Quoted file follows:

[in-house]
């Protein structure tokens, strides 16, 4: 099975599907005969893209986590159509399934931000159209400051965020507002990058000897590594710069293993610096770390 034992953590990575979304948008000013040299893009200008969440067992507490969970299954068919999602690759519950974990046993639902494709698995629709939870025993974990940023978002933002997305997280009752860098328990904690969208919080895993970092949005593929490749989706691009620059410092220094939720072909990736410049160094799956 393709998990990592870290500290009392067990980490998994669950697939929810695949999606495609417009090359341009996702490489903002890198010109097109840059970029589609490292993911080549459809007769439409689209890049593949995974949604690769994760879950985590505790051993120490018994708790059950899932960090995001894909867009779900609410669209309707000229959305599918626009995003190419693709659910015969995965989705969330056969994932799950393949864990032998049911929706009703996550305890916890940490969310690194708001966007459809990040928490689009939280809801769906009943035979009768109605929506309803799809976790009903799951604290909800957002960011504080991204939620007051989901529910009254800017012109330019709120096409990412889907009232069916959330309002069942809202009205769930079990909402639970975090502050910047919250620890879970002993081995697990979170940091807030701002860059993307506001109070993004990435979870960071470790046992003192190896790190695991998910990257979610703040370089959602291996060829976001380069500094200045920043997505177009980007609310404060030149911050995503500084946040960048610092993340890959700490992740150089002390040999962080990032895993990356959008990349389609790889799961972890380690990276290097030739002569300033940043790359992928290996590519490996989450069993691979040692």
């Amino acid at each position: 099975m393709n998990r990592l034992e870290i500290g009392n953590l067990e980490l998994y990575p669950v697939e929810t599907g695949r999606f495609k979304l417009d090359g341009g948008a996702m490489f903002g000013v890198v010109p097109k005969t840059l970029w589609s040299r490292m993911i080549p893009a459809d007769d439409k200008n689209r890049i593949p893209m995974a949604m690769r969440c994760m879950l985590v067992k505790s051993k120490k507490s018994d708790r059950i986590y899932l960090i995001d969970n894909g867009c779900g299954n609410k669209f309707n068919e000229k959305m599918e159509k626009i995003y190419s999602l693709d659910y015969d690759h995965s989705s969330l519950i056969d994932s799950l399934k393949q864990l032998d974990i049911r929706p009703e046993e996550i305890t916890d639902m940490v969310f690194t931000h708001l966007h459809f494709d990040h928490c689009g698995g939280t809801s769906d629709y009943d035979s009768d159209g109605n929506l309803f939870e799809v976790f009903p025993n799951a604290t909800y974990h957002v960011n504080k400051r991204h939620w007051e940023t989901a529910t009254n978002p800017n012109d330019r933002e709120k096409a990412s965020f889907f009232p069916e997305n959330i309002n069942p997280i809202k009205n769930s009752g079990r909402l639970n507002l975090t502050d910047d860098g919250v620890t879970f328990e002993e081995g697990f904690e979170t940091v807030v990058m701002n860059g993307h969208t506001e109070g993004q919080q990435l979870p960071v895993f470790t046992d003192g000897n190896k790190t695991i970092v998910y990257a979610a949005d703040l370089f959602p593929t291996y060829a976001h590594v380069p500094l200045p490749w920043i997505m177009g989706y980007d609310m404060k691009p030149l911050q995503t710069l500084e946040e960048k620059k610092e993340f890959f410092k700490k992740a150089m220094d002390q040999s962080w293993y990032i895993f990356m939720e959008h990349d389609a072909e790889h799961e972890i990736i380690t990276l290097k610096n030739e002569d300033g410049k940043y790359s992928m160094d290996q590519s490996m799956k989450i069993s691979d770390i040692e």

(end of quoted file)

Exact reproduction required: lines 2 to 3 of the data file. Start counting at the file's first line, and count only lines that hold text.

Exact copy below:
């Protein structure tokens, strides 16, 4: 099975599907005969893209986590159509399934931000159209400051965020507002990058000897590594710069293993610096770390 034992953590990575979304948008000013040299893009200008969440067992507490969970299954068919999602690759519950974990046993639902494709698995629709939870025993974990940023978002933002997305997280009752860098328990904690969208919080895993970092949005593929490749989706691009620059410092220094939720072909990736410049160094799956 393709998990990592870290500290009392067990980490998994669950697939929810695949999606495609417009090359341009996702490489903002890198010109097109840059970029589609490292993911080549459809007769439409689209890049593949995974949604690769994760879950985590505790051993120490018994708790059950899932960090995001894909867009779900609410669209309707000229959305599918626009995003190419693709659910015969995965989705969330056969994932799950393949864990032998049911929706009703996550305890916890940490969310690194708001966007459809990040928490689009939280809801769906009943035979009768109605929506309803799809976790009903799951604290909800957002960011504080991204939620007051989901529910009254800017012109330019709120096409990412889907009232069916959330309002069942809202009205769930079990909402639970975090502050910047919250620890879970002993081995697990979170940091807030701002860059993307506001109070993004990435979870960071470790046992003192190896790190695991998910990257979610703040370089959602291996060829976001380069500094200045920043997505177009980007609310404060030149911050995503500084946040960048610092993340890959700490992740150089002390040999962080990032895993990356959008990349389609790889799961972890380690990276290097030739002569300033940043790359992928290996590519490996989450069993691979040692």
């Amino acid at each position: 099975m393709n998990r990592l034992e870290i500290g009392n953590l067990e980490l998994y990575p669950v697939e929810t599907g695949r999606f495609k979304l417009d090359g341009g948008a996702m490489f903002g000013v890198v010109p097109k005969t840059l970029w589609s040299r490292m993911i080549p893009a459809d007769d439409k200008n689209r890049i593949p893209m995974a949604m690769r969440c994760m879950l985590v067992k505790s051993k120490k507490s018994d708790r059950i986590y899932l960090i995001d969970n894909g867009c779900g299954n609410k669209f309707n068919e000229k959305m599918e159509k626009i995003y190419s999602l693709d659910y015969d690759h995965s989705s969330l519950i056969d994932s799950l399934k393949q864990l032998d974990i049911r929706p009703e046993e996550i305890t916890d639902m940490v969310f690194t931000h708001l966007h459809f494709d990040h928490c689009g698995g939280t809801s769906d629709y009943d035979s009768d159209g109605n929506l309803f939870e799809v976790f009903p025993n799951a604290t909800y974990h957002v960011n504080k400051r991204h939620w007051e940023t989901a529910t009254n978002p800017n012109d330019r933002e709120k096409a990412s965020f889907f009232p069916e997305n959330i309002n069942p997280i809202k009205n769930s009752g079990r909402l639970n507002l975090t502050d910047d860098g919250v620890t879970f328990e002993e081995g697990f904690e979170t940091v807030v990058m701002n860059g993307h969208t506001e109070g993004q919080q990435l979870p960071v895993f470790t046992d003192g000897n190896k790190t695991i970092v998910y990257a979610a949005d703040l370089f959602p593929t291996y060829a976001h590594v380069p500094l200045p490749w920043i997505m177009g989706y980007d609310m404060k691009p030149l911050q995503t710069l500084e946040e960048k620059k610092e993340f890959f410092k700490k992740a150089m220094d002390q040999s962080w293993y990032i895993f990356m939720e959008h990349d389609a072909e790889h799961e972890i990736i380690t990276l290097k610096n030739e002569d300033g410049k940043y790359s992928m160094d290996q590519s490996m799956k989450i069993s691979d770390i040692e």